Jimi Hendrix – People, Hell and Angels
Experience Hendrix LLC/Legacy Recordings
Even hardcore skeptics of Jimi Hendrix’ posthumous catalog will have to admit: People, Hell and Angels
contains some damn fine music. Scanning the track list won’t do it: there are a number of these tunes that have appeared on past releases (official and otherwise) but the versions offered here are about as pure Jimi as you’re going to get. With Hendrix’ original studio compadre Eddie Kramer behind the board, People, Hell and Angels
offers up the original versions of tunes such as “Crash Landing” (rather than the notorious 1975 project shamefully overdubbed by studio musicians after Jimi’s death). There isn’t a lot of studio whiz-bangery on these tracks: Kramer has worked with what Hendrix laid down to make his presentations. If Jimi pumped his Strat through a Leslie speaker (“Inside Out”) back in 1968, cool – that’s here. But there are no rainbow-colored envelopes on manipulated sound folding in on themselves; no layer-upon-layers of backwards-and-forwards riffs and rhythms churning and chuffing against each other. The worst you could say about some of the cuts offered up on People, Hell and Angels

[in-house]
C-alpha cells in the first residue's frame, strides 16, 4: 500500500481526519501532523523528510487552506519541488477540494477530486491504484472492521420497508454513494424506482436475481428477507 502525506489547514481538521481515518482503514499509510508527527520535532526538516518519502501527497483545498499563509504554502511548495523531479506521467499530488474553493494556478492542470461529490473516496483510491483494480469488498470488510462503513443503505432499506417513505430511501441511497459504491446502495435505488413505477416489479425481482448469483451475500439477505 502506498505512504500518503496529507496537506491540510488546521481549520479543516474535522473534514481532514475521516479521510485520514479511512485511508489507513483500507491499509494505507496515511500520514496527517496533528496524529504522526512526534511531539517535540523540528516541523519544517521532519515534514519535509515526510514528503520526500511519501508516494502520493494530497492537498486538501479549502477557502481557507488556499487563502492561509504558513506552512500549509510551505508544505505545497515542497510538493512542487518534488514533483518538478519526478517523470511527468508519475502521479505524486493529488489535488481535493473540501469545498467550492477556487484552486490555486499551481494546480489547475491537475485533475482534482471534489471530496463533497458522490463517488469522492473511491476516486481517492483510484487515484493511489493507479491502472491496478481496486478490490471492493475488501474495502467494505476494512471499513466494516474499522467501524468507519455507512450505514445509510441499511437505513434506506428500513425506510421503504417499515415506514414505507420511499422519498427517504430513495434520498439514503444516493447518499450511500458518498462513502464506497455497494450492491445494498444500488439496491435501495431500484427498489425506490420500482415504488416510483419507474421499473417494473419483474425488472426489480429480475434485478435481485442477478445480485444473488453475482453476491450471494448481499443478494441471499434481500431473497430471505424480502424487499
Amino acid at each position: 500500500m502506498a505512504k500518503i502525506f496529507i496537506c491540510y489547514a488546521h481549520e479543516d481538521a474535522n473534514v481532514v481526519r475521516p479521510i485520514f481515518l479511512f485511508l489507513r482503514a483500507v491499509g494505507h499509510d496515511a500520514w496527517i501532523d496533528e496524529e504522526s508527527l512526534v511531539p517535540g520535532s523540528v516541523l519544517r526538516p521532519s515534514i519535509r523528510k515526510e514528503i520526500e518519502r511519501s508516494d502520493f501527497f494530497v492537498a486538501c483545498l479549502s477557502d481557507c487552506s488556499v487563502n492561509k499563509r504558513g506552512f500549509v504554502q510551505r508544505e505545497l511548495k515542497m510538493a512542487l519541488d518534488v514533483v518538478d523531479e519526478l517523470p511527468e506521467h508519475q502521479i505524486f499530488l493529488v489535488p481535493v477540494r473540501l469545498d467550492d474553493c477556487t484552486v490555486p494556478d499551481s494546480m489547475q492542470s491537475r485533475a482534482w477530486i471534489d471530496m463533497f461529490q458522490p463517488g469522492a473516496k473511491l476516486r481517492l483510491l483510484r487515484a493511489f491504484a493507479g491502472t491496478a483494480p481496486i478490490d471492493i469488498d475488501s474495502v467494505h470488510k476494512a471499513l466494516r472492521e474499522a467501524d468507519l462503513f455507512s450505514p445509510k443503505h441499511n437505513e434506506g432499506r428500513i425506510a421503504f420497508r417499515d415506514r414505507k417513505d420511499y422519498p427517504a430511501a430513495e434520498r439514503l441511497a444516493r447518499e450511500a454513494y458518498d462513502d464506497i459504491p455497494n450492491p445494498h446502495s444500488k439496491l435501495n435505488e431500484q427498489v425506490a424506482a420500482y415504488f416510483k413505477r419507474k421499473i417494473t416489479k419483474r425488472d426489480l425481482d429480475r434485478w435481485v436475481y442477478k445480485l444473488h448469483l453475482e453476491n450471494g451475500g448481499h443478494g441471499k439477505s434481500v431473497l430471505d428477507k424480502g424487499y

is that they sound stripped-to-the-bone.
But it’s Jimi Hendrix, people. Two hands and six strings without a lot of gadgetry between them and the amp (and between the amp and the tape) still produced sounds that generations of pickers have struggled to replicate. “Stripped-to-the-bone” simply makes for an uncluttered view of a master at work.
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